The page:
Strikes and Coups in Counterinsurgencies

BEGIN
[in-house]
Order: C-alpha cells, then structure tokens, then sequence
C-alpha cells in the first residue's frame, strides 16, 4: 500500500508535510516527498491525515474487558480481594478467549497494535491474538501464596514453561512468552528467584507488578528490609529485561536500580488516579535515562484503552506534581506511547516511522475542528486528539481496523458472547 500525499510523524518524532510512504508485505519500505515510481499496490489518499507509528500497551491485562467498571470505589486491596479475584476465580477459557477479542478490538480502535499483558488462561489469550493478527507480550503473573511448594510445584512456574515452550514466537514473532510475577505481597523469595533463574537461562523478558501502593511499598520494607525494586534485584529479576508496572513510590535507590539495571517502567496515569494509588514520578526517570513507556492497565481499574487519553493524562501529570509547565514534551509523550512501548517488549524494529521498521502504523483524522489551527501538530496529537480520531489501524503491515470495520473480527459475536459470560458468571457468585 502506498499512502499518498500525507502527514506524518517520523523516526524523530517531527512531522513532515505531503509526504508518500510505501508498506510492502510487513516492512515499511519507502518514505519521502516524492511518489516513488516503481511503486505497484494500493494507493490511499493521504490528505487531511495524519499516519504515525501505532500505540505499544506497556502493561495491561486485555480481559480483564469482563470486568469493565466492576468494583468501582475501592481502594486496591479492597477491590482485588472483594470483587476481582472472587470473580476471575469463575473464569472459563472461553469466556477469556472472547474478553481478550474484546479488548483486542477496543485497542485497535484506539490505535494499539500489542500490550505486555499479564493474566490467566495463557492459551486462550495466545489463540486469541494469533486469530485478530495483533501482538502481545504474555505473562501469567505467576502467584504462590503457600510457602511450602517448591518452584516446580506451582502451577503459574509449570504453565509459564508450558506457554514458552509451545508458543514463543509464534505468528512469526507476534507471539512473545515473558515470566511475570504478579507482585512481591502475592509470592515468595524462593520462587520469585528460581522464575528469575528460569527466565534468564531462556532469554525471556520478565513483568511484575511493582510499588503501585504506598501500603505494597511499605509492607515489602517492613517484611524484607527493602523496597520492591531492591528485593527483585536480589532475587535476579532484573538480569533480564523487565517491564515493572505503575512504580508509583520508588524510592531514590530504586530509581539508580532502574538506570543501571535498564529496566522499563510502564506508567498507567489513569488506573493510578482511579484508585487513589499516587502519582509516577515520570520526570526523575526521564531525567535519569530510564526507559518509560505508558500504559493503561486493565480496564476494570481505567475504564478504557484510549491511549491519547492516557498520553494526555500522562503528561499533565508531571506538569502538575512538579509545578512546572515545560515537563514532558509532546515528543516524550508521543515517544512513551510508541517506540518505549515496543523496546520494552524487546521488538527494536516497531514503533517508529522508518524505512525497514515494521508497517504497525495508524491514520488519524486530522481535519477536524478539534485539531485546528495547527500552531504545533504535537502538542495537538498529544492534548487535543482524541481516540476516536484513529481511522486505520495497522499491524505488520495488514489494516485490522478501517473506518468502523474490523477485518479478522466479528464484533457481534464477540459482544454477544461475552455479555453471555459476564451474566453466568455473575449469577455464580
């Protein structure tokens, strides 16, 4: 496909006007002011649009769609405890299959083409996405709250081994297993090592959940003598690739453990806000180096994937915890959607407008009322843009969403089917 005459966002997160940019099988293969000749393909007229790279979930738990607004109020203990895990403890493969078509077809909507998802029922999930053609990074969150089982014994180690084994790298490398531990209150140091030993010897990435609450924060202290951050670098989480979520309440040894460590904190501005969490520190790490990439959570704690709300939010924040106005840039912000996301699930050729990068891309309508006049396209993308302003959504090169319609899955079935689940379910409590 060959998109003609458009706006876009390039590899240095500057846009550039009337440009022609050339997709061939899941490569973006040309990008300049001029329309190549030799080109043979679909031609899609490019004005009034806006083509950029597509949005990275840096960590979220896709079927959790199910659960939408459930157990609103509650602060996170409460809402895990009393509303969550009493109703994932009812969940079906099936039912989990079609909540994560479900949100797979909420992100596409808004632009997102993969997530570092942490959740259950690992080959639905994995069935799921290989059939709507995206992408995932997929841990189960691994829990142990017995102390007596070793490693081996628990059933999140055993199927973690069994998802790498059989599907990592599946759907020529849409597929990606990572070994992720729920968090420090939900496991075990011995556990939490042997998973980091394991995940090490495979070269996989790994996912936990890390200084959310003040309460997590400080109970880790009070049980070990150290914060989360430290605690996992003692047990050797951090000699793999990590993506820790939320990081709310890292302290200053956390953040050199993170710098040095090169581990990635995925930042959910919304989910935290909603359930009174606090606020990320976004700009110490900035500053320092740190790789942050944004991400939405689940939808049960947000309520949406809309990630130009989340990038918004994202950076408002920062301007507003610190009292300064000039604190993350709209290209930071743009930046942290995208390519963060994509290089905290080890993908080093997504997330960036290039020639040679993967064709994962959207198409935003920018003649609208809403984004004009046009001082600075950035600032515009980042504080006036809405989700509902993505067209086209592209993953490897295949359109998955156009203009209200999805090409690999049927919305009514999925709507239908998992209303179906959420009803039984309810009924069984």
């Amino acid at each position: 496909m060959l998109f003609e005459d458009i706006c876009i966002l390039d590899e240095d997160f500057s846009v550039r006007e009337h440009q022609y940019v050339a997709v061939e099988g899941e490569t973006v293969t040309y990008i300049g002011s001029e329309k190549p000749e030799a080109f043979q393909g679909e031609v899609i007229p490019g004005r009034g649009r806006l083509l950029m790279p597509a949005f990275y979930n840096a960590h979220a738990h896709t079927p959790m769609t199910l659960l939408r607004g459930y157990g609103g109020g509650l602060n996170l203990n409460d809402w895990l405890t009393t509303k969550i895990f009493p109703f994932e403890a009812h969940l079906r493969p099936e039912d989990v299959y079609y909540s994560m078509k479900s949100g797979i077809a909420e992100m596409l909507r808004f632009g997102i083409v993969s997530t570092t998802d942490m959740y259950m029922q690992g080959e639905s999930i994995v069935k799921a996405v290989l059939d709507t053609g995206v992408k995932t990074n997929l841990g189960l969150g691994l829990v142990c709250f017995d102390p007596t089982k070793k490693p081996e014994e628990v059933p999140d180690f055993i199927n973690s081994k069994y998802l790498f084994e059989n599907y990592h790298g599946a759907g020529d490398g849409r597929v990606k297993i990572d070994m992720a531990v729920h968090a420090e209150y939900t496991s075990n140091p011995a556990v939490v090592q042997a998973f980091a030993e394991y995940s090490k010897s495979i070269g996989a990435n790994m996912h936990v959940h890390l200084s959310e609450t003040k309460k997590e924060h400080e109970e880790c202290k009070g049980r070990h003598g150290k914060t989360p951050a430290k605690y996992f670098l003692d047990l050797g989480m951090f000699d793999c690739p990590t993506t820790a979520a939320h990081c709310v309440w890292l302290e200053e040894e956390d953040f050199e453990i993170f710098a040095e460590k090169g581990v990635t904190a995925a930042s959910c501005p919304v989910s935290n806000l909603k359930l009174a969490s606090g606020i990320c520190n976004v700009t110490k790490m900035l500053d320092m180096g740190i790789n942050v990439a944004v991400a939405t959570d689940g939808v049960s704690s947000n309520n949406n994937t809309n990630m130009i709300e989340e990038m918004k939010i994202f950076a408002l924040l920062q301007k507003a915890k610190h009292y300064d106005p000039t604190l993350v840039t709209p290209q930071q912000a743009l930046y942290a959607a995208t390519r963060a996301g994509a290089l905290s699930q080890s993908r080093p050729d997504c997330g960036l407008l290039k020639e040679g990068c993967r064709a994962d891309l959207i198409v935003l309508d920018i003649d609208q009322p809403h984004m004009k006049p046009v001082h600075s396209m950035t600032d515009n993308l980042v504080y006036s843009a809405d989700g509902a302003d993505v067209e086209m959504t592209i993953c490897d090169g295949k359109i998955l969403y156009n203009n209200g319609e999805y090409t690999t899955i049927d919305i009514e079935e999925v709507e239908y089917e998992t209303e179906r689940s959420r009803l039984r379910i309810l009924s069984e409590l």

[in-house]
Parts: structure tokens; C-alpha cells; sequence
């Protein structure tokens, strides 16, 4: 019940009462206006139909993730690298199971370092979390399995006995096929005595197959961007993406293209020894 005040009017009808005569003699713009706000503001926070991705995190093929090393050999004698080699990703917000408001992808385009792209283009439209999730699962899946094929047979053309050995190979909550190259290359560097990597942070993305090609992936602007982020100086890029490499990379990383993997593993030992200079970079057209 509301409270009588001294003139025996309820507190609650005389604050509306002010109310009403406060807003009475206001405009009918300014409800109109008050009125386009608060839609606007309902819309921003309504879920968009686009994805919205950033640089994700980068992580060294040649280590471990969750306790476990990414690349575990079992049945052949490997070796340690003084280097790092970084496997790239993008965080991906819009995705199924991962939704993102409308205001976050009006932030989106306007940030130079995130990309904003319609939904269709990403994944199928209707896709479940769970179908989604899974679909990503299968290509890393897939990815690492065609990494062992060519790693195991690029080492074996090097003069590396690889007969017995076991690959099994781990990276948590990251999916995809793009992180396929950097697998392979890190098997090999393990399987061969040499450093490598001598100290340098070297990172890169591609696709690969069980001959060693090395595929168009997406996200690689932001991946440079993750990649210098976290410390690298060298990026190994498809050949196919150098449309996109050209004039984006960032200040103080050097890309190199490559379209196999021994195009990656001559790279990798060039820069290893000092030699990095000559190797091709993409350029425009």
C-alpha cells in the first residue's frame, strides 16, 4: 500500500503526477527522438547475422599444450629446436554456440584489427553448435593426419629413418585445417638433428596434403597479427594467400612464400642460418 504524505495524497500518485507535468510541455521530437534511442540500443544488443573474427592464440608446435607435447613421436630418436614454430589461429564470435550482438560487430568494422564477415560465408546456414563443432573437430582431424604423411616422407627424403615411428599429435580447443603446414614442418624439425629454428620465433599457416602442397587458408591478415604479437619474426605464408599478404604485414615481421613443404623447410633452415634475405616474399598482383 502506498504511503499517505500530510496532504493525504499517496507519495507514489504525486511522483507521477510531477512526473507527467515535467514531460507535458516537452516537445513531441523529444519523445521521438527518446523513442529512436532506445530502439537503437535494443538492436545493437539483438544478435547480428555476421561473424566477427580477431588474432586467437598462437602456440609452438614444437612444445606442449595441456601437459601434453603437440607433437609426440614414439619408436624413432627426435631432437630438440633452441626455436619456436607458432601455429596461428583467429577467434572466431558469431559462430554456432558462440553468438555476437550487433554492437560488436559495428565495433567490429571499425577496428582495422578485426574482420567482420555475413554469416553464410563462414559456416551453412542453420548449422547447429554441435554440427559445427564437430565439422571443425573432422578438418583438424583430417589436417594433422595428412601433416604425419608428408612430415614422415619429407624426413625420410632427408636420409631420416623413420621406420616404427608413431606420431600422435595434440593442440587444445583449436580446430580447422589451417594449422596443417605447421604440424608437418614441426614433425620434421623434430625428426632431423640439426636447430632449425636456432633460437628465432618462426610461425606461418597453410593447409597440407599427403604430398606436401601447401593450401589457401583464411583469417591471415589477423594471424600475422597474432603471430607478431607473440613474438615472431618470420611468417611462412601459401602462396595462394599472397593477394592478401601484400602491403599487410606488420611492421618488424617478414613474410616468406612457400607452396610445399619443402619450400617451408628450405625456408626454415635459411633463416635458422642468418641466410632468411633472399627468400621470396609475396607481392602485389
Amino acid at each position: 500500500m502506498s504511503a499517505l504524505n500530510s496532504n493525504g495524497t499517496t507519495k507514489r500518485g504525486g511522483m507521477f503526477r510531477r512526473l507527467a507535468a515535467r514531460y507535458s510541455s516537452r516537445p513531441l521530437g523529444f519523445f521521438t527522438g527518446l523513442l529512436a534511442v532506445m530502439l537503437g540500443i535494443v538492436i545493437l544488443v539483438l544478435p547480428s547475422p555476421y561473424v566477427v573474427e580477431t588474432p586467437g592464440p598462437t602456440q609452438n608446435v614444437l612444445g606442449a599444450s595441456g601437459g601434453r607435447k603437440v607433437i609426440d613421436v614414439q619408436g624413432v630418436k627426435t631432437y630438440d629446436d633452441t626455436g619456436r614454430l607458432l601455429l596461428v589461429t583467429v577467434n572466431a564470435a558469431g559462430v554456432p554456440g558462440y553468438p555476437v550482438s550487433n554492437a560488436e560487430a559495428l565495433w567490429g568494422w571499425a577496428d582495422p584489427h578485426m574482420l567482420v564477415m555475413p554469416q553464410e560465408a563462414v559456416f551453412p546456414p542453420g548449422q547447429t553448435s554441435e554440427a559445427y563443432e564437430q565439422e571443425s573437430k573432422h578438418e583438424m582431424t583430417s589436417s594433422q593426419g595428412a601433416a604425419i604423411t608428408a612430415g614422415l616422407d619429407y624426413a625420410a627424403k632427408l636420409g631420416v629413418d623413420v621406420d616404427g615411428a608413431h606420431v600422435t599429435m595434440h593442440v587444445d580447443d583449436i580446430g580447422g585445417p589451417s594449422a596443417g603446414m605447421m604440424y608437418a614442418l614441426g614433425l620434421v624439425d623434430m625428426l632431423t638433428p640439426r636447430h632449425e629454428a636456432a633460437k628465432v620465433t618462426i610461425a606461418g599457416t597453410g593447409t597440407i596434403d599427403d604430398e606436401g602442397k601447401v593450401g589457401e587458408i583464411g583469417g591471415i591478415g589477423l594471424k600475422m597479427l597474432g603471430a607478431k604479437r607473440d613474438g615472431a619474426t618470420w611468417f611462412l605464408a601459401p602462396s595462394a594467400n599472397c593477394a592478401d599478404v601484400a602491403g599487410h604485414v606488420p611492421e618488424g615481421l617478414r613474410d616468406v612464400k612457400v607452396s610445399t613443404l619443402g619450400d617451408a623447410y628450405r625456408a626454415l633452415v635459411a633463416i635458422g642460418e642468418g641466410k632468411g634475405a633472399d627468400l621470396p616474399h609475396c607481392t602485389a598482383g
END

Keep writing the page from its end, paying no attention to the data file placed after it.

Why are acts of organized resistance associated with coups? Inspired by the Arab Spring, a large literature suggests that militaries confronted with civil resistance tend to side with protesters and oust their government. In the historically most coup-prone environment of insurgencies, however, alliances between the military and protesters are implausible because soldiers suspect insurgents behind social dissent. Disentangling different types of resistance, this paper analyzes whether and how strikes, demonstrations, riots, and guerrilla attacks affect the military's disposition and ability to stage a coup during counterinsurgencies. We argue that only strikes trigger coup attempts. Soldiers interpret strikes as manifestations of a strengthening subversive enemy that threatens their victory over insurgents, while economic elites support a coup in the hope that the military will terminate costly walkouts. This alignment of interests fosters military takeovers. We provide case-study evidence that shows our suggested mechanisms at work and demonstrate the scope of our argument using quantitative analyses of coup attempts in counterinsurgencies (1950--2005). Strikes increase wartime coup risk, whereas demonstrations, riots, and rebel attacks do not.